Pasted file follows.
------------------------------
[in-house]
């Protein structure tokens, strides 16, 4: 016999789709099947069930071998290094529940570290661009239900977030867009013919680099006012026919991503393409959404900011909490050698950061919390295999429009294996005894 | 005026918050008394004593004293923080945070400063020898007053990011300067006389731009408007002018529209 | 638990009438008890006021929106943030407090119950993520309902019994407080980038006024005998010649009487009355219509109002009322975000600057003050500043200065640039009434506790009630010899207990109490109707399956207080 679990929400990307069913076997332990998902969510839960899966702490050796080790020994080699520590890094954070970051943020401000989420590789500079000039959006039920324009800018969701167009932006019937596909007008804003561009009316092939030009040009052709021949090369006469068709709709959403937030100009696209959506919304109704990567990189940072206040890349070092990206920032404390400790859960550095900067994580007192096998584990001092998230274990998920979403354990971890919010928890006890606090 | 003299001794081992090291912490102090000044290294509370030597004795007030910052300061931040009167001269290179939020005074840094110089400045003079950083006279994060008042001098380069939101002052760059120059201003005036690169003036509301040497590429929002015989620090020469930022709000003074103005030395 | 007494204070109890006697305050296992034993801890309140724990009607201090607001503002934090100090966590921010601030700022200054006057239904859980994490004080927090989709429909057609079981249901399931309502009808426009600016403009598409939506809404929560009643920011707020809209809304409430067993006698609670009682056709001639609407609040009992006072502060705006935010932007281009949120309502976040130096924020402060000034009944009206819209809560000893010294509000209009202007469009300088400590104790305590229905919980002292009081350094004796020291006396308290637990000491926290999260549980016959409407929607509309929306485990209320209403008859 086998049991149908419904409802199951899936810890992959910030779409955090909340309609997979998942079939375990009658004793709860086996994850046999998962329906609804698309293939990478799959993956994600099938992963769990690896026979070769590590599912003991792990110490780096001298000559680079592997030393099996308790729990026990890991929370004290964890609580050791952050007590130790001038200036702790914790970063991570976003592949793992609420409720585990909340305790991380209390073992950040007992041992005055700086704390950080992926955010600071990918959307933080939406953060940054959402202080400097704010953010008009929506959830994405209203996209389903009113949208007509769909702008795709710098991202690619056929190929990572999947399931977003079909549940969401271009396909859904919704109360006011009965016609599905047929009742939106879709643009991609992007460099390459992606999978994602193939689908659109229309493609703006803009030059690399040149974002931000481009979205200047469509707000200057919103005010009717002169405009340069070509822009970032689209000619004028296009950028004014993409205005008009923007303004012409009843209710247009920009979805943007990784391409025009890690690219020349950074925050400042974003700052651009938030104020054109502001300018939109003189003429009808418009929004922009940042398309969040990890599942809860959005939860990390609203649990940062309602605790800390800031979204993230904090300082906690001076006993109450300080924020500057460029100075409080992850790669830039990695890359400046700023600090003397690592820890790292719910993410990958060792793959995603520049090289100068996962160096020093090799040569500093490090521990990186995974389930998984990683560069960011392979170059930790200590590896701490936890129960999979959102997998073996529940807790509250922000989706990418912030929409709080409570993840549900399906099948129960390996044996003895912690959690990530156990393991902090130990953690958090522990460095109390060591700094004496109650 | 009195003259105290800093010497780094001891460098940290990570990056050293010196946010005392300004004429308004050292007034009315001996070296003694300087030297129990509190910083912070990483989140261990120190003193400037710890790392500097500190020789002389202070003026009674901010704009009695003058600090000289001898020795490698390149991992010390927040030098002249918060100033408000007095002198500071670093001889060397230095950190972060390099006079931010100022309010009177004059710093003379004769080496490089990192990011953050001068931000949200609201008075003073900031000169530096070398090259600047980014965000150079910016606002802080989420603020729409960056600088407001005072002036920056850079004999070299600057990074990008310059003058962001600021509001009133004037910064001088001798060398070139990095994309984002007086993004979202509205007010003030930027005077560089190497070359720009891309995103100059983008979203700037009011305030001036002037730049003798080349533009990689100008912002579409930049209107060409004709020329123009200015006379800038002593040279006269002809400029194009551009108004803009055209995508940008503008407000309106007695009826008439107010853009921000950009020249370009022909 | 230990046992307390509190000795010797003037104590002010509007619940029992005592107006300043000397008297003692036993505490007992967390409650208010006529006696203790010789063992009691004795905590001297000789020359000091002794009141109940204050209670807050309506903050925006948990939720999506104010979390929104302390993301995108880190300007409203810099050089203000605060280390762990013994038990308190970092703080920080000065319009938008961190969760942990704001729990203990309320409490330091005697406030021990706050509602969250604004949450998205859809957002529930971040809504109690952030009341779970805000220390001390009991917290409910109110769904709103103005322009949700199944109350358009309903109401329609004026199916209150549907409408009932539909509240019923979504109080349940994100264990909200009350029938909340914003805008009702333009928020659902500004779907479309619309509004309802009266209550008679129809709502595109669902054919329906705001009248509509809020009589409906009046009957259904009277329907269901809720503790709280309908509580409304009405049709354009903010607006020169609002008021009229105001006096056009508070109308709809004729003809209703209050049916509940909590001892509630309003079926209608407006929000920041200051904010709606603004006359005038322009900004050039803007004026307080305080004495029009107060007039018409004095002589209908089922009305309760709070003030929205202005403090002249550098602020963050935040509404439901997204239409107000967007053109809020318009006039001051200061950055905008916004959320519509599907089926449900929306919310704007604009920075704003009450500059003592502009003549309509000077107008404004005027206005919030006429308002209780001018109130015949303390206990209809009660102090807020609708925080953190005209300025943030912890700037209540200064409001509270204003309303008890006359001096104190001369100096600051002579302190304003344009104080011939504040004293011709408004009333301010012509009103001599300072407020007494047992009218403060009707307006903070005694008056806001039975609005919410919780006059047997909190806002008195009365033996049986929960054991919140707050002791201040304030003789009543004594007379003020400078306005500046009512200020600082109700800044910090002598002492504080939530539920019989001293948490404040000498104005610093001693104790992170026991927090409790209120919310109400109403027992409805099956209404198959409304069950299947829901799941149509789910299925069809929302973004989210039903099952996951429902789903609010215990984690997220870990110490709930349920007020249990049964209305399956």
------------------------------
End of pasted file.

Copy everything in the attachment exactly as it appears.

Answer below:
[in-house]
């Protein structure tokens, strides 16, 4: 016999789709099947069930071998290094529940570290661009239900977030867009013919680099006012026919991503393409959404900011909490050698950061919390295999429009294996005894 | 005026918050008394004593004293923080945070400063020898007053990011300067006389731009408007002018529209 | 638990009438008890006021929106943030407090119950993520309902019994407080980038006024005998010649009487009355219509109002009322975000600057003050500043200065640039009434506790009630010899207990109490109707399956207080 679990929400990307069913076997332990998902969510839960899966702490050796080790020994080699520590890094954070970051943020401000989420590789500079000039959006039920324009800018969701167009932006019937596909007008804003561009009316092939030009040009052709021949090369006469068709709709959403937030100009696209959506919304109704990567990189940072206040890349070092990206920032404390400790859960550095900067994580007192096998584990001092998230274990998920979403354990971890919010928890006890606090 | 003299001794081992090291912490102090000044290294509370030597004795007030910052300061931040009167001269290179939020005074840094110089400045003079950083006279994060008042001098380069939101002052760059120059201003005036690169003036509301040497590429929002015989620090020469930022709000003074103005030395 | 007494204070109890006697305050296992034993801890309140724990009607201090607001503002934090100090966590921010601030700022200054006057239904859980994490004080927090989709429909057609079981249901399931309502009808426009600016403009598409939506809404929560009643920011707020809209809304409430067993006698609670009682056709001639609407609040009992006072502060705006935010932007281009949120309502976040130096924020402060000034009944009206819209809560000893010294509000209009202007469009300088400590104790305590229905919980002292009081350094004796020291006396308290637990000491926290999260549980016959409407929607509309929306485990209320209403008859 086998049991149908419904409802199951899936810890992959910030779409955090909340309609997979998942079939375990009658004793709860086996994850046999998962329906609804698309293939990478799959993956994600099938992963769990690896026979070769590590599912003991792990110490780096001298000559680079592997030393099996308790729990026990890991929370004290964890609580050791952050007590130790001038200036702790914790970063991570976003592949793992609420409720585990909340305790991380209390073992950040007992041992005055700086704390950080992926955010600071990918959307933080939406953060940054959402202080400097704010953010008009929506959830994405209203996209389903009113949208007509769909702008795709710098991202690619056929190929990572999947399931977003079909549940969401271009396909859904919704109360006011009965016609599905047929009742939106879709643009991609992007460099390459992606999978994602193939689908659109229309493609703006803009030059690399040149974002931000481009979205200047469509707000200057919103005010009717002169405009340069070509822009970032689209000619004028296009950028004014993409205005008009923007303004012409009843209710247009920009979805943007990784391409025009890690690219020349950074925050400042974003700052651009938030104020054109502001300018939109003189003429009808418009929004922009940042398309969040990890599942809860959005939860990390609203649990940062309602605790800390800031979204993230904090300082906690001076006993109450300080924020500057460029100075409080992850790669830039990695890359400046700023600090003397690592820890790292719910993410990958060792793959995603520049090289100068996962160096020093090799040569500093490090521990990186995974389930998984990683560069960011392979170059930790200590590896701490936890129960999979959102997998073996529940807790509250922000989706990418912030929409709080409570993840549900399906099948129960390996044996003895912690959690990530156990393991902090130990953690958090522990460095109390060591700094004496109650 | 009195003259105290800093010497780094001891460098940290990570990056050293010196946010005392300004004429308004050292007034009315001996070296003694300087030297129990509190910083912070990483989140261990120190003193400037710890790392500097500190020789002389202070003026009674901010704009009695003058600090000289001898020795490698390149991992010390927040030098002249918060100033408000007095002198500071670093001889060397230095950190972060390099006079931010100022309010009177004059710093003379004769080496490089990192990011953050001068931000949200609201008075003073900031000169530096070398090259600047980014965000150079910016606002802080989420603020729409960056600088407001005072002036920056850079004999070299600057990074990008310059003058962001600021509001009133004037910064001088001798060398070139990095994309984002007086993004979202509205007010003030930027005077560089190497070359720009891309995103100059983008979203700037009011305030001036002037730049003798080349533009990689100008912002579409930049209107060409004709020329123009200015006379800038002593040279006269002809400029194009551009108004803009055209995508940008503008407000309106007695009826008439107010853009921000950009020249370009022909 | 230990046992307390509190000795010797003037104590002010509007619940029992005592107006300043000397008297003692036993505490007992967390409650208010006529006696203790010789063992009691004795905590001297000789020359000091002794009141109940204050209670807050309506903050925006948990939720999506104010979390929104302390993301995108880190300007409203810099050089203000605060280390762990013994038990308190970092703080920080000065319009938008961190969760942990704001729990203990309320409490330091005697406030021990706050509602969250604004949450998205859809957002529930971040809504109690952030009341779970805000220390001390009991917290409910109110769904709103103005322009949700199944109350358009309903109401329609004026199916209150549907409408009932539909509240019923979504109080349940994100264990909200009350029938909340914003805008009702333009928020659902500004779907479309619309509004309802009266209550008679129809709502595109669902054919329906705001009248509509809020009589409906009046009957259904009277329907269901809720503790709280309908509580409304009405049709354009903010607006020169609002008021009229105001006096056009508070109308709809004729003809209703209050049916509940909590001892509630309003079926209608407006929000920041200051904010709606603004006359005038322009900004050039803007004026307080305080004495029009107060007039018409004095002589209908089922009305309760709070003030929205202005403090002249550098602020963050935040509404439901997204239409107000967007053109809020318009006039001051200061950055905008916004959320519509599907089926449900929306919310704007604009920075704003009450500059003592502009003549309509000077107008404004005027206005919030006429308002209780001018109130015949303390206990209809009660102090807020609708925080953190005209300025943030912890700037209540200064409001509270204003309303008890006359001096104190001369100096600051002579302190304003344009104080011939504040004293011709408004009333301010012509009103001599300072407020007494047992009218403060009707307006903070005694008056806001039975609005919410919780006059047997909190806002008195009365033996049986929960054991919140707050002791201040304030003789009543004594007379003020400078306005500046009512200020600082109700800044910090002598002492504080939530539920019989001293948490404040000498104005610093001693104790992170026991927090409790209120919310109400109403027992409805099956209404198959409304069950299947829901799941149509789910299925069809929302973004989210039903099952996951429902789903609010215990984690997220870990110490709930349920007020249990049964209305399956």